Zakat Questions and Answers
Examples: Tahir decided to invest in a company called "Integriti" He bought shares to the value of £1000. When his zakat year elapses he looks at Integriti's accounts and calculates that 70% of their stocks are zakatable. He pays zakat on £700.
Jawad is a speculator who makes his money on buying and selling shares. When his zakat year elapses, he has £100,000 worth of shares in his possession. He pays £2500 in zakat.
I have some shares, how do I calculate what zakat I owe?
Shares are of two types: those purchased by a speculator who trades in shares, and those bought for investment.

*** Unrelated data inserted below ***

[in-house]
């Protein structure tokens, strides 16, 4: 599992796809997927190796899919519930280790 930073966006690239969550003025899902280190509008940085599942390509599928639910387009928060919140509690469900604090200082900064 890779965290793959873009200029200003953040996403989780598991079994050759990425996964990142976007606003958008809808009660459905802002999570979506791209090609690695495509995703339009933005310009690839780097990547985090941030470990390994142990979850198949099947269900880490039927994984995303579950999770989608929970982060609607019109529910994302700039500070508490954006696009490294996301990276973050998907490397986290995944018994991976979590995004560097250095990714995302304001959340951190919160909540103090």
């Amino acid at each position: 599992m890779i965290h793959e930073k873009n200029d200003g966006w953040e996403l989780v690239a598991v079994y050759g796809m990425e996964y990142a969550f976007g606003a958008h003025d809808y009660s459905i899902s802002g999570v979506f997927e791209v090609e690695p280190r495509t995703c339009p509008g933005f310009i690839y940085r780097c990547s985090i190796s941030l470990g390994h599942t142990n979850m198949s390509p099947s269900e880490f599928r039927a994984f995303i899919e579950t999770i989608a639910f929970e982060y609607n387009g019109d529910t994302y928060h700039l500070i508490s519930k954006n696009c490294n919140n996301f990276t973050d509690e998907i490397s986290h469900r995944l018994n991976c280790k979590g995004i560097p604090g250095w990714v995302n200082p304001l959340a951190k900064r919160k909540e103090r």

If you are a speculator and have bought shares specifically for the purpose of selling them and making a profit, then the entire market value of the shares is subject to zakat since it is considered as stock in trade.
If, on the other hand, you have bought the shares as an investment and to receive dividends, then you first have to calculate the percentage of zakatable assets the company has, and pay zakat on that percentage of the value of your shares. To do this you would have to look at the yearly accounts of the company, and work out what percentage of its assets are stock, raw materials, cash, gold or other zakatable items. Buildings, machinery, vehicles and so on that are essential for the business are not zakatable.